God exists, but does God do anything?

Okay, one of the driving factors for me to start a new church (read the Jacob’s Well story here) was that I didn’t want to have to choose between the existing options. This is true in nearly every aspect of the life of the church, but the one I am writing about here is the real and active presence of God. On the one-side you have people who see God everywhere. God is responsible for all the good stuff that has happened to them, and for getting them out of all the bad stuff. Strangely, this God wasn’t responsible for the bad stuff The precarious walk between the optionsin their lives, except for helping good stuff come from it. But this God is often seen behind the bad stuff that happens to other people as a sign of judgment on them. This is deus ex machina, the game playing God. Sorry, can’t do it.

On the other side is a tradition that has rationalized God so thoroughly that God has (as in Douglas Adams’ Hitchhiker’s Guide to the Galaxy) disappeared in a puff of logic. God still exists, and is a wonderful force for good in the universe, but any suggestion of just where or when makes people very uncomfortable very fast. I guess I’m looking for more.

So, I don’t want to choose between those two options. I feel like God is an active force in my life and in our world, but I’ll be the first to admit that it is pretty difficult to pin it down. It is a faith thing. My experience with God can be very compelling for me, but it is for me. You need to have your own experiences that are compelling for you.

When churches just get good at being churches (which is quite possible) and lose the active sense of God – a real, credible, respectable and inspired sense – they are in danger of losing their soul. It may as well be another club that offers good things for life; not the stuff that changes life by turning it upside down and inside out. By the way, an active God doesn’t just turn people’s lives upside down and inside out, but does that to churches too! So I asked the Jacob’s Well Board, which is responsible for the well-being of our community, to spend some time thinking about how God is active in their lives. I gave them each a composition book and asked them to start keeping track of where God was showing up.

They were pretty good sports about it, it seems. But I admit it isn’t an easy assignment. Not as hard as making our budget balance, but pretty hard. It is going to take some thinking, and soul searching. I know that I have to spend a fair amount of time just thinking about what it means that God is active in my life before I start writing where God is actually there. But that’s me. And I’m hopelessly cerebral and skeptical and all that fun stuff that constipates faith.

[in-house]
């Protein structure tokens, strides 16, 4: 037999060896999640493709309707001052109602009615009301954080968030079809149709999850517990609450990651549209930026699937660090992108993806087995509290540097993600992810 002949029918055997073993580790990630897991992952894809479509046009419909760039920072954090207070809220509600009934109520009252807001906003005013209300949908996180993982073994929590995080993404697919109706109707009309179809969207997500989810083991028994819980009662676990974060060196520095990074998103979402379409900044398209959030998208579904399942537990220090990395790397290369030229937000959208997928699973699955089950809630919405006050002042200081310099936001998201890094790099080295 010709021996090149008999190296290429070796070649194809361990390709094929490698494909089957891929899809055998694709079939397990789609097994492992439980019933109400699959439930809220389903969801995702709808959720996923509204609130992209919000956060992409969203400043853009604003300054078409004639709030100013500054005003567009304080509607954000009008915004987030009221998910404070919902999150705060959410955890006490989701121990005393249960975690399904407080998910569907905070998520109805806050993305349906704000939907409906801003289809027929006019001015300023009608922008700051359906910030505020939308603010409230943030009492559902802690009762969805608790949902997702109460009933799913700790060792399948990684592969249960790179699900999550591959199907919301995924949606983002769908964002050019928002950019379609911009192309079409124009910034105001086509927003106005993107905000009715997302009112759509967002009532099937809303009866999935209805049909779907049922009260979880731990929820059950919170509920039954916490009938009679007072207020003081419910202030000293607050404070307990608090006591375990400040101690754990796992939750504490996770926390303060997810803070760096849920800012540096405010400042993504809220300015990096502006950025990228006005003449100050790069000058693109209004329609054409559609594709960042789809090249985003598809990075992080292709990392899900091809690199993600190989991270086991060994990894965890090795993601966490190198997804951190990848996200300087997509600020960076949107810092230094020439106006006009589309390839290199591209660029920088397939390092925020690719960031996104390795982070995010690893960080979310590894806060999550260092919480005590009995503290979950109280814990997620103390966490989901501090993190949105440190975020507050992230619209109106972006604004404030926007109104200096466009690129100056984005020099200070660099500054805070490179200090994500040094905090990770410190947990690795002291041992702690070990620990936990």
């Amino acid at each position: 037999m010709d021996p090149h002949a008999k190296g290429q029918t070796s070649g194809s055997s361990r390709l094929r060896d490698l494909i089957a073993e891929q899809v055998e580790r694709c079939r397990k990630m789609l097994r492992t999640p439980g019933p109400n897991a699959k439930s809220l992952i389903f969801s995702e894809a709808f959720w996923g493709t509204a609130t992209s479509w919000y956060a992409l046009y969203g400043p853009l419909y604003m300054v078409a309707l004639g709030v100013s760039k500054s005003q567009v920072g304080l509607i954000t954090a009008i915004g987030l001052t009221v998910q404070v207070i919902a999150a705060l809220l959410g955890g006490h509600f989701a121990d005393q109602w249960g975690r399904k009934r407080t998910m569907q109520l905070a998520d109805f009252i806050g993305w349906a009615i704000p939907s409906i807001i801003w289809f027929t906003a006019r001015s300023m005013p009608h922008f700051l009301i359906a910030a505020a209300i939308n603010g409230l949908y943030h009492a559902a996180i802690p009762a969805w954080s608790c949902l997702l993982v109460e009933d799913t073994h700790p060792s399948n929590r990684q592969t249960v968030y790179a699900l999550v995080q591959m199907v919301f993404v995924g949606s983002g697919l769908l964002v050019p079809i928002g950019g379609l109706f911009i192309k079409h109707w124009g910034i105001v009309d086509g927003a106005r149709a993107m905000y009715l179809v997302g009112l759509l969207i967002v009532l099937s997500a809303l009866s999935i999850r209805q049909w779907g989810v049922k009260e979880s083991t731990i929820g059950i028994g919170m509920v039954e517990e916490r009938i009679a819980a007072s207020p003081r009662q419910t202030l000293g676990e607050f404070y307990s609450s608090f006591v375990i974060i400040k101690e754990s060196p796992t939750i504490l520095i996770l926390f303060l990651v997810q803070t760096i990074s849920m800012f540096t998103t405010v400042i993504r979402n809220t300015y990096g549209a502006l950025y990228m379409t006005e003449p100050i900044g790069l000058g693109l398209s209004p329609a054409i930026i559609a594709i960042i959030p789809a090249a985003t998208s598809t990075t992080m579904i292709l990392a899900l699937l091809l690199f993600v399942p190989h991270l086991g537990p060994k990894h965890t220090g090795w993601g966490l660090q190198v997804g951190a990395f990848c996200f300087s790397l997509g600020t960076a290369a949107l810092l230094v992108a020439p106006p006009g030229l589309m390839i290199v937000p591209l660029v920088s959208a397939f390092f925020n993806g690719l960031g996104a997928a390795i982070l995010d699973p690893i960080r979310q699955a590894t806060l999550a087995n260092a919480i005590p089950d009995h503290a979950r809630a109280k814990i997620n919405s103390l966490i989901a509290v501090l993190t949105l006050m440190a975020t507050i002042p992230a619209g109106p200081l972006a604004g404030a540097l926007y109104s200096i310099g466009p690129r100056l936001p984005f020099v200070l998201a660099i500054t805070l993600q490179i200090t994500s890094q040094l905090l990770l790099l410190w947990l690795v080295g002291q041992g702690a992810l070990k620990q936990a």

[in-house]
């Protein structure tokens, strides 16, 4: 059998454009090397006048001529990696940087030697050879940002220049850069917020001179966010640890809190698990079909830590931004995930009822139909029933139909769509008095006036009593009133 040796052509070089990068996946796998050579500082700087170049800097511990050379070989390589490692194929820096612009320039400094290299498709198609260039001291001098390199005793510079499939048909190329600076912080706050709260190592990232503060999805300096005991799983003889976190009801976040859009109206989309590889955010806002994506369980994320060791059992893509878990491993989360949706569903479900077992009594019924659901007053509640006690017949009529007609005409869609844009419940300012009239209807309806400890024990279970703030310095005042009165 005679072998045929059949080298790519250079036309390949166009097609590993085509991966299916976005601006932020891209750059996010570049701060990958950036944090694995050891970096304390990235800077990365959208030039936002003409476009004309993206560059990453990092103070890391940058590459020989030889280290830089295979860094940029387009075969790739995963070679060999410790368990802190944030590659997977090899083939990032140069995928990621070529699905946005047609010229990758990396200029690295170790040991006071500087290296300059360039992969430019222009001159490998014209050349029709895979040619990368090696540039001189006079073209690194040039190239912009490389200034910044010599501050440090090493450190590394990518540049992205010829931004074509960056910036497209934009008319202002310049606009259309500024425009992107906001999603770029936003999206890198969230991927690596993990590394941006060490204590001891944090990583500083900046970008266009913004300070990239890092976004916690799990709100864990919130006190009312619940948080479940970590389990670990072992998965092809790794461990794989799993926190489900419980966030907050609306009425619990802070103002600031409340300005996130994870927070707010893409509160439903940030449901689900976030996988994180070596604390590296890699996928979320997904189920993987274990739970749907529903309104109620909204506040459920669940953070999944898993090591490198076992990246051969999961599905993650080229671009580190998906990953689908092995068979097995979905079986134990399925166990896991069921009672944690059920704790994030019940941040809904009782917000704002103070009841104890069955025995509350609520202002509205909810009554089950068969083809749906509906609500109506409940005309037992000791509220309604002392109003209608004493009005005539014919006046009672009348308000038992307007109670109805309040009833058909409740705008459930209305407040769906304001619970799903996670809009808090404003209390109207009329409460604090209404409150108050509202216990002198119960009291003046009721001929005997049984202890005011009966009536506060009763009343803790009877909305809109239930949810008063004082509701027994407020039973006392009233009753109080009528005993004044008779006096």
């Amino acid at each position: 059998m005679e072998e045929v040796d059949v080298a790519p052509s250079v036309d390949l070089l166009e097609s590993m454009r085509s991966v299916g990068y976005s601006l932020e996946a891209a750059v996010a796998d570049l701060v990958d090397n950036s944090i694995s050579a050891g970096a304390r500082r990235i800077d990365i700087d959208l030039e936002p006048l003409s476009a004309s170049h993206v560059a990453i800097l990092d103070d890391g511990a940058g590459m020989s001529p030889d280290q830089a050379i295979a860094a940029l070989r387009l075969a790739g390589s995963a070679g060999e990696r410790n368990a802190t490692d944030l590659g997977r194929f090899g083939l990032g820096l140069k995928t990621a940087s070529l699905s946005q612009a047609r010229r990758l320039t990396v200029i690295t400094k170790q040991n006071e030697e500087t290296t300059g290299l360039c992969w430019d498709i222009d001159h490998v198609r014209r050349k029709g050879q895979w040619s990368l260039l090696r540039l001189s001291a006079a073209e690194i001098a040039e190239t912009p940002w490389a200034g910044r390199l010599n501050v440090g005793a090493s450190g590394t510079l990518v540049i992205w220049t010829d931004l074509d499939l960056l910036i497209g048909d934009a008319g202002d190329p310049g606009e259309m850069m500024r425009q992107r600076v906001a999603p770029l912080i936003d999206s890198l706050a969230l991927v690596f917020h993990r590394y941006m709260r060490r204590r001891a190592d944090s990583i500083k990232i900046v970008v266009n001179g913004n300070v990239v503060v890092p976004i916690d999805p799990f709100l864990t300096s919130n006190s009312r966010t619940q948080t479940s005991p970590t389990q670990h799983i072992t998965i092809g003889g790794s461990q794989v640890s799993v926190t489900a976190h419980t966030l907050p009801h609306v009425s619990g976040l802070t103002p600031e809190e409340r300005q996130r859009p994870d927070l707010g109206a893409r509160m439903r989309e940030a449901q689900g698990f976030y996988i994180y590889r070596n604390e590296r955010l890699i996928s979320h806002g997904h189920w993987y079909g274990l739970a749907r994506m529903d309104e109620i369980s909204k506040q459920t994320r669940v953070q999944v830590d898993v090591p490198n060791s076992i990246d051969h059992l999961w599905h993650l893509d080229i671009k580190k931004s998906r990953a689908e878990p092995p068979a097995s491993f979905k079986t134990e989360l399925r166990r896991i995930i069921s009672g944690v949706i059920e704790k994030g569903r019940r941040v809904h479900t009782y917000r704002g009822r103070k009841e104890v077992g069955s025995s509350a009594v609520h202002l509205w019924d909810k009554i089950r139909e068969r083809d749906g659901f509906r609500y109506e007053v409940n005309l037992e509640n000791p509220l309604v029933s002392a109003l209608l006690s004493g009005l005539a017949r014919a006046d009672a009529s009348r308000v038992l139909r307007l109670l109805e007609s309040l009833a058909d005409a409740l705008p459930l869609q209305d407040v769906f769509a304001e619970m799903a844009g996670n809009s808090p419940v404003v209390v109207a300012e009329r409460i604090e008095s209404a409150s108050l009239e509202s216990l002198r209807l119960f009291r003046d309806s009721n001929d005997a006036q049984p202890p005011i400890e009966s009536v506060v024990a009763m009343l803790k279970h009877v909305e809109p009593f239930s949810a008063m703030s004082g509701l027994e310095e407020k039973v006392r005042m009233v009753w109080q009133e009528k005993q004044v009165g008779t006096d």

So there is God Sighting #1.  My intellectual approach to life has had its veneer irreparably cracked to let God in. God did it. God does it. My heart knows God and teaches my head. It may not seem like a lot to you, but it is pretty clearly God’s work to me.

More Active God Coming… the dump truck of affirmation, and the desperation of Haiti. Stay tuned.

Oh, and thanks for reading – I’d appreciate comments.


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3 responses to “God exists, but does God do anything?

  1. I have a hard time breaking out of intellectual mode and into faith mode – my veneer, if you will, is unwilling to be cracked, because that’s scary, that’s uncertain, that’s *faith*. Some days I fight more than others. How do you take that step? And as importantly, how do you manage to *keep* taking it daily?

  2. i can see how God works in the world and in my life but when things get hard I begin to close up and seeing and feeling God in my heart becomes more difficult. I honestly wish is was easier, maybe out of the struggles will come good.

  3. “When churches just get good at being churches (which is quite possible) and lose the active sense of God – a real, credible, respectable and inspired sense – they are in danger of losing their soul.” So true, and all too common. I’m struggling with this right now as a church professional. I work at a “nice” church. It’s got a lot of things going for it, but it just lacks energy and vitality. I can’t always put my finger on it, but this thought seems to hit the nail on the head. We’ve gotten too good at simply playing church and have failed to keep in touch with where God is truly present and what he’s doing. We have programs, but we don’t have ministry. I don’t know if the church has lost it’s soul, but it feels like I’m losing mine.

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